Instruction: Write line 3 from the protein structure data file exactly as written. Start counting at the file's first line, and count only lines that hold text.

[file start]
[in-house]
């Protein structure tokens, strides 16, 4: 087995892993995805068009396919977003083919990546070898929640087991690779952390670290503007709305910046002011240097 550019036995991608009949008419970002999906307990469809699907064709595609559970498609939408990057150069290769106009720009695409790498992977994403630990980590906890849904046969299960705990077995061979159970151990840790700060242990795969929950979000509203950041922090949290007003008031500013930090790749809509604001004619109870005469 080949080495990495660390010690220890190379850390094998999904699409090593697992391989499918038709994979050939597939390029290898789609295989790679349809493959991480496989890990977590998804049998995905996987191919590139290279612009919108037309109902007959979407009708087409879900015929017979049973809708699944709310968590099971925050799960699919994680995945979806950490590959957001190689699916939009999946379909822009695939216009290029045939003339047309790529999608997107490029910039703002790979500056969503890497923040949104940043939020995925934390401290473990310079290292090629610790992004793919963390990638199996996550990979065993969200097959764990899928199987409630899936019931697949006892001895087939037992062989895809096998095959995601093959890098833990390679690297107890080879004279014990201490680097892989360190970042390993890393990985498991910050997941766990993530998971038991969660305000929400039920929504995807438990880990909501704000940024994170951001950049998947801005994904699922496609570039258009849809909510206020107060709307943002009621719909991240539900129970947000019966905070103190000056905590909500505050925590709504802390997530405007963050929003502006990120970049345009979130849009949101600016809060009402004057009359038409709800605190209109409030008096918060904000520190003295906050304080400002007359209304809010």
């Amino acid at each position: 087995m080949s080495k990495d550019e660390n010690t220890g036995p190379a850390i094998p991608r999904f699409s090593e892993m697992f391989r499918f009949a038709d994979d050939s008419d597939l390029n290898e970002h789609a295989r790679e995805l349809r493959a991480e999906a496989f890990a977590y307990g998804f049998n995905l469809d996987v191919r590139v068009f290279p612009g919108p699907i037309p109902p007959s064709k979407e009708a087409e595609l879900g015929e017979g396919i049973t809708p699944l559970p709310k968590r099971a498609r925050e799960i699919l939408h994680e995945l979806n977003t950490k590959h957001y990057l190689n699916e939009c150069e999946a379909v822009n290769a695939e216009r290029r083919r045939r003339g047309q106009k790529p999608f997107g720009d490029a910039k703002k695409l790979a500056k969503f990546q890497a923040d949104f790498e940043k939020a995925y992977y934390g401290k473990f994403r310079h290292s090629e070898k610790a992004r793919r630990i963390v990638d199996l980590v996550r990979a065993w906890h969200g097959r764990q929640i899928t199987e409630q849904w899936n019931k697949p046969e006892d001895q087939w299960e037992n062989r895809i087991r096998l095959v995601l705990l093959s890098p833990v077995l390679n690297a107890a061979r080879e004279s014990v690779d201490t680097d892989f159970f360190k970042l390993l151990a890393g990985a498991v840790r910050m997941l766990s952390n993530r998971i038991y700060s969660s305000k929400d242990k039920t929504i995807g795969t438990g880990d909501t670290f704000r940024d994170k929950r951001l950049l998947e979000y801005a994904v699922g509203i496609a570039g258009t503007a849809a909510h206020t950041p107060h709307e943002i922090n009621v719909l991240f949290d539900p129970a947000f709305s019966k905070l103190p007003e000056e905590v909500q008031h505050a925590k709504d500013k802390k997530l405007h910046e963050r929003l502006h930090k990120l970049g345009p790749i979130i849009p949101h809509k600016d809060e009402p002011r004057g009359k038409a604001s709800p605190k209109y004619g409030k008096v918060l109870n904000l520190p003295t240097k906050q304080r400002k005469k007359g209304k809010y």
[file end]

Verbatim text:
């Amino acid at each position: 087995m080949s080495k990495d550019e660390n010690t220890g036995p190379a850390i094998p991608r999904f699409s090593e892993m697992f391989r499918f009949a038709d994979d050939s008419d597939l390029n290898e970002h789609a295989r790679e995805l349809r493959a991480e999906a496989f890990a977590y307990g998804f049998n995905l469809d996987v191919r590139v068009f290279p612009g919108p699907i037309p109902p007959s064709k979407e009708a087409e595609l879900g015929e017979g396919i049973t809708p699944l559970p709310k968590r099971a498609r925050e799960i699919l939408h994680e995945l979806n977003t950490k590959h957001y990057l190689n699916e939009c150069e999946a379909v822009n290769a695939e216009r290029r083919r045939r003339g047309q106009k790529p999608f997107g720009d490029a910039k703002k695409l790979a500056k969503f990546q890497a923040d949104f790498e940043k939020a995925y992977y934390g401290k473990f994403r310079h290292s090629e070898k610790a992004r793919r630990i963390v990638d199996l980590v996550r990979a065993w906890h969200g097959r764990q929640i899928t199987e409630q849904w899936n019931k697949p046969e006892d001895q087939w299960e037992n062989r895809i087991r096998l095959v995601l705990l093959s890098p833990v077995l390679n690297a107890a061979r080879e004279s014990v690779d201490t680097d892989f159970f360190k970042l390993l151990a890393g990985a498991v840790r910050m997941l766990s952390n993530r998971i038991y700060s969660s305000k929400d242990k039920t929504i995807g795969t438990g880990d909501t670290f704000r940024d994170k929950r951001l950049l998947e979000y801005a994904v699922g509203i496609a570039g258009t503007a849809a909510h206020t950041p107060h709307e943002i922090n009621v719909l991240f949290d539900p129970a947000f709305s019966k905070l103190p007003e000056e905590v909500q008031h505050a925590k709504d500013k802390k997530l405007h910046e963050r929003l502006h930090k990120l970049g345009p790749i979130i849009p949101h809509k600016d809060e009402p002011r004057g009359k038409a604001s709800p605190k209109y004619g409030k008096v918060l109870n904000l520190p003295t240097k906050q304080r400002k005469k007359g209304k809010y």